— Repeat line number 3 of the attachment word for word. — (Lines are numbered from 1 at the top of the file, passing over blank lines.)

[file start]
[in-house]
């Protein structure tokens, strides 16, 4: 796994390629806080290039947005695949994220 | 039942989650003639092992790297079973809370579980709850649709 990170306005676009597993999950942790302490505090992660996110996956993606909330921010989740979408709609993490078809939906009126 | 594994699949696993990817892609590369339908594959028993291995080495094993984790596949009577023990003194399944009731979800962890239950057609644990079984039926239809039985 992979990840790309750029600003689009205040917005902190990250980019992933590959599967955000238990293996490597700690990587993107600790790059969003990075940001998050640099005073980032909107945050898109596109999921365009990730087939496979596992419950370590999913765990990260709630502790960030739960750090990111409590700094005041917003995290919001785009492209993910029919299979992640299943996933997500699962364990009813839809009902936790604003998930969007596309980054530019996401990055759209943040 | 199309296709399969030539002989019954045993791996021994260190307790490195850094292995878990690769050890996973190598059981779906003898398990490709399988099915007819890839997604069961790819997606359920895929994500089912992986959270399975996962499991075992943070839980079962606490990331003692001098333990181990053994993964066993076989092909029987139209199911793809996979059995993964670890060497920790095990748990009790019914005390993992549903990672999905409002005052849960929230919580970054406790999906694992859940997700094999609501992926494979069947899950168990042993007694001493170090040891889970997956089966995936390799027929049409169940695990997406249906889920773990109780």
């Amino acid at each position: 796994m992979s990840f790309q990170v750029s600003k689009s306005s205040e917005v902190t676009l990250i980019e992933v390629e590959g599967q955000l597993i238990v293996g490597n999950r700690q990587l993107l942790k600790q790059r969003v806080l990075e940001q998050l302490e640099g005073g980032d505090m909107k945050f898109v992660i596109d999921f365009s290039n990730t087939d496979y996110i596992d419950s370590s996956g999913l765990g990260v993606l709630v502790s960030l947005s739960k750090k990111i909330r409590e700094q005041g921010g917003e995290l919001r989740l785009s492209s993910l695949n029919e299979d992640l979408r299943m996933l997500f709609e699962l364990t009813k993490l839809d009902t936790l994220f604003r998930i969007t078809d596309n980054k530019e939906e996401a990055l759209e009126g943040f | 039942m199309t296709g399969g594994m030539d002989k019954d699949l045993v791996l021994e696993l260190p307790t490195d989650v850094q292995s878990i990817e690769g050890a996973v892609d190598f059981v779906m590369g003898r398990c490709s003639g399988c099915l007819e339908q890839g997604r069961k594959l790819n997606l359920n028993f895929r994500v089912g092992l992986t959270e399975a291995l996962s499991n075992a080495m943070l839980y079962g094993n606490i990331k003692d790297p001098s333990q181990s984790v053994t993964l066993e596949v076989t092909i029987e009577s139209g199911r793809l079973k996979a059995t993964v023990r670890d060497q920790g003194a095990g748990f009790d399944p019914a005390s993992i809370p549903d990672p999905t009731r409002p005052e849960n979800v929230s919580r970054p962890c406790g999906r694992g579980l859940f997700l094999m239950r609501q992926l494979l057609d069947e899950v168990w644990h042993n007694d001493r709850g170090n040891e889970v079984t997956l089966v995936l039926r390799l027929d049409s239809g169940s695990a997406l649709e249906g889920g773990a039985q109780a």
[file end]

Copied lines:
């Amino acid at each position: 796994m992979s990840f790309q990170v750029s600003k689009s306005s205040e917005v902190t676009l990250i980019e992933v390629e590959g599967q955000l597993i238990v293996g490597n999950r700690q990587l993107l942790k600790q790059r969003v806080l990075e940001q998050l302490e640099g005073g980032d505090m909107k945050f898109v992660i596109d999921f365009s290039n990730t087939d496979y996110i596992d419950s370590s996956g999913l765990g990260v993606l709630v502790s960030l947005s739960k750090k990111i909330r409590e700094q005041g921010g917003e995290l919001r989740l785009s492209s993910l695949n029919e299979d992640l979408r299943m996933l997500f709609e699962l364990t009813k993490l839809d009902t936790l994220f604003r998930i969007t078809d596309n980054k530019e939906e996401a990055l759209e009126g943040f | 039942m199309t296709g399969g594994m030539d002989k019954d699949l045993v791996l021994e696993l260190p307790t490195d989650v850094q292995s878990i990817e690769g050890a996973v892609d190598f059981v779906m590369g003898r398990c490709s003639g399988c099915l007819e339908q890839g997604r069961k594959l790819n997606l359920n028993f895929r994500v089912g092992l992986t959270e399975a291995l996962s499991n075992a080495m943070l839980y079962g094993n606490i990331k003692d790297p001098s333990q181990s984790v053994t993964l066993e596949v076989t092909i029987e009577s139209g199911r793809l079973k996979a059995t993964v023990r670890d060497q920790g003194a095990g748990f009790d399944p019914a005390s993992i809370p549903d990672p999905t009731r409002p005052e849960n979800v929230s919580r970054p962890c406790g999906r694992g579980l859940f997700l094999m239950r609501q992926l494979l057609d069947e899950v168990w644990h042993n007694d001493r709850g170090n040891e889970v079984t997956l089966v995936l039926r390799l027929d049409s239809g169940s695990a997406l649709e249906g889920g773990a039985q109780a």